What is Standing to Sue?
Standing to sue is a legal principle that describes the right of an individual to file a lawsuit against a negligent party. Not everyone is automatically entitled to bring suit, however. Standing to sue is built on three essential elements: injury in fact, causation, and redressability. A plaintiff and his or her attorney must be able to prove each of these elements in order to pursue a settlement in or out of court.
Standing to Sue Elements
Injury in Fact
The first element of standing to sue is called “injury in fact.” This means that the party bringing the lawsuit must have suffered a concrete injury due to someone else’s negligence. The injury must be more than hypothetical or speculative harm: it should be tangible and directly related to the legal dispute at hand. In most cases, the injury must be physical; however, the nature of severe injuries entails a certain level of mental suffering and loss of enjoyment of life. Your attorney can help you seek damages regarding these issues as well.
If a person has no direct injury, he or she would lack standing to file a lawsuit. For example, the spouse of someone who was injured in a slip and fall accident would not have grounds to sue because he or she was not directly injured by the accident.
The second element of standing to sue involves establishing a causal connection between the alleged injury and the defendant’s conduct. The party bringing the lawsuit must demonstrate that the defendant’s actions or omissions were the primary factor in causing the harm suffered.
If a victim cannot prove that the alleged liable party is the cause of the injuries, they may lack standing for a lawsuit. For example, if someone perceived aggression from another driver, he or she may have reacted in a way that led to swerving into another vehicle or driving off the road. The causation of this accident would be hard to prove. Was the accident really caused by the aggressive driver, or was it caused predominantly by the decisions of the person being tailed?
The third element of standing to sue is redressability. This requires the court to be capable of providing “redress,” or relief, for the plaintiff’s injuries. In other words, even if the court determines that the defendant caused the harm, the legal action must have the potential to rectify or alleviate the injury. Monetary compensation is generally the redress in question, and it must be sufficient and relevant to the needs of the plaintiff.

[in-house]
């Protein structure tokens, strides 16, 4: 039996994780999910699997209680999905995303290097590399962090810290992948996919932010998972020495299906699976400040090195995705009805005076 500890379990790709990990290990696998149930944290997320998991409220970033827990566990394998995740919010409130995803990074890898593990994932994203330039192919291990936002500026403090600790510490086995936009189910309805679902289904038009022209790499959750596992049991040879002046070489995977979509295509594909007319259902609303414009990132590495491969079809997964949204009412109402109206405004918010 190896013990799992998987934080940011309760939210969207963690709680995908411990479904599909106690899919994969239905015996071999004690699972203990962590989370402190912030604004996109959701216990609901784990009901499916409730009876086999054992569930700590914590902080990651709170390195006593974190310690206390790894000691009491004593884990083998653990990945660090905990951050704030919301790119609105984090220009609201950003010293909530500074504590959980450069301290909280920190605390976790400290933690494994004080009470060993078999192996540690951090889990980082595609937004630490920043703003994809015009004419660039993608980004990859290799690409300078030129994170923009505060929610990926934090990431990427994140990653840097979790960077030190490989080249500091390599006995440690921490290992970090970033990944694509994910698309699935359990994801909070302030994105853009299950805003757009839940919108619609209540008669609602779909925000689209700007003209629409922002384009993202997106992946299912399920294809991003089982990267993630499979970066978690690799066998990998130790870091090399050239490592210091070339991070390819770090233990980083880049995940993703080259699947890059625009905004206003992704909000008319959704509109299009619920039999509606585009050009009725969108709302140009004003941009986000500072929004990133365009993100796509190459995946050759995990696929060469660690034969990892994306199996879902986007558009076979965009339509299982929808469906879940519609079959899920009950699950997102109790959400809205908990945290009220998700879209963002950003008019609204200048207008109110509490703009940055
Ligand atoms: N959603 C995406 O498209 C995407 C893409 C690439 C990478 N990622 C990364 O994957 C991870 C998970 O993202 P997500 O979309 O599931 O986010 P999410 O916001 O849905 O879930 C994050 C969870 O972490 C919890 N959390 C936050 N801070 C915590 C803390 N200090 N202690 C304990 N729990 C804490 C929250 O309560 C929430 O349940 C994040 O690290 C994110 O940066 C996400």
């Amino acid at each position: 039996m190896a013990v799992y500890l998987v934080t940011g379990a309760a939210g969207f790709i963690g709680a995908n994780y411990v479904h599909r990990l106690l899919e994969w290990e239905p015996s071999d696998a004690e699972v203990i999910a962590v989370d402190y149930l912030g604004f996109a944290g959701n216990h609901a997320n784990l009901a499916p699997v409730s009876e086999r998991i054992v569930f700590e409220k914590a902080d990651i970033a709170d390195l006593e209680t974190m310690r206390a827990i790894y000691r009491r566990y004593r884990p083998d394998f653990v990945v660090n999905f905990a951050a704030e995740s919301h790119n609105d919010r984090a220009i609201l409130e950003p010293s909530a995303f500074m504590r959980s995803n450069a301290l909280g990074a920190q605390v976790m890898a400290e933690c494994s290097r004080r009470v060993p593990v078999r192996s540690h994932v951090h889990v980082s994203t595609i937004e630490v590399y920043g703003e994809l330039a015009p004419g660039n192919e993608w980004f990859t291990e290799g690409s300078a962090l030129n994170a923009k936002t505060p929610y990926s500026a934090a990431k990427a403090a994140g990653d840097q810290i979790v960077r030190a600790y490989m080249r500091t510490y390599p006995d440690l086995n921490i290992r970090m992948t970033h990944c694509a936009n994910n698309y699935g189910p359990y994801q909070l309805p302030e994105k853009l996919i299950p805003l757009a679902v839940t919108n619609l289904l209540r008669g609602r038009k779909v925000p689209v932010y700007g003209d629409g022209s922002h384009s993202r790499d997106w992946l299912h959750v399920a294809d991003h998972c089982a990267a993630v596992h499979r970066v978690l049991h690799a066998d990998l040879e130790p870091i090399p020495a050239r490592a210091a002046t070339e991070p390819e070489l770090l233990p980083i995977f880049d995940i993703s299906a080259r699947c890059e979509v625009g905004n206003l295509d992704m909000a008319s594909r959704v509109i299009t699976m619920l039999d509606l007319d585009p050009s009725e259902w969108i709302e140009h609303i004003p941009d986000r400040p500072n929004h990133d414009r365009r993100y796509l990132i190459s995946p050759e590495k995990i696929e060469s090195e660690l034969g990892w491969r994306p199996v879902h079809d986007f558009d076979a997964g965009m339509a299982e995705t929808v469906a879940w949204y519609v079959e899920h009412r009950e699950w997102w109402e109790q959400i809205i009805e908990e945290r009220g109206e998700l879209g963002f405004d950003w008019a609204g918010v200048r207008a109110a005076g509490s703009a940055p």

Types of Personal Injury Cases with Standing to Sue
In general, there are a few types of cases that meet the elements of standing to sue. These include:
Car accidents that result in injuries and property damage usually satisfy the requirements to file suit, especially if the injuries are severe and life-altering. The party bringing suit does not necessarily have to be completely blame free, either. Colorado’s comparative negligence laws allow car accident victims who may have partially contributed to the accident to seek compensation, so long as they were less than 50% at fault.
Trucks are inherently dangerous vehicles due to their size and weight. Collisions with trailer trucks can be especially severe. Drivers should be properly trained and rested, with correctly loaded cargo and a routinely inspected vehicle. Skipping any of these steps can cause a trucking accident and potentially catastrophic injuries. You may have standing to sue not just the driver, but the trucking company and other responsible parties.
Slip and Fall Accidents
As in our example above, slip and fall accidents are often associated with lawsuits. Property owners have a duty to keep their premises free of hazards, or at least identify potential hazards with proper signage. Failure to do so may be the cause of an injury-in-fact, which can be redressed by a monetary settlement for medical bills, loss of wages, etc.
Products that do not work as advertised, that are damaged, or have inadequate labeling can pose a danger to consumers. Negligence that goes unchecked by a manufacturer or brand can lead to serious injury or illness, which deserves legal redress.
Dog owners must keep pets within the home or otherwise contained from the public. If an animal is improperly restrained and injures someone on public property, the injured party has the right to sue. Premises liability may also apply to private visitors who were injured by a dog, so long as they were invited onto or into the property.
Personal Injury Attorney Colorado
When in doubt, consult a qualified personal injury attorney to determine if your case has standing to sue. In Colorado, the skilled lawyers at The Roth Group will review your options with you and help you decide whether or not to take legal action. If you have been injured and it wasn’t your fault, please contact our office or go online today to schedule a free consultation.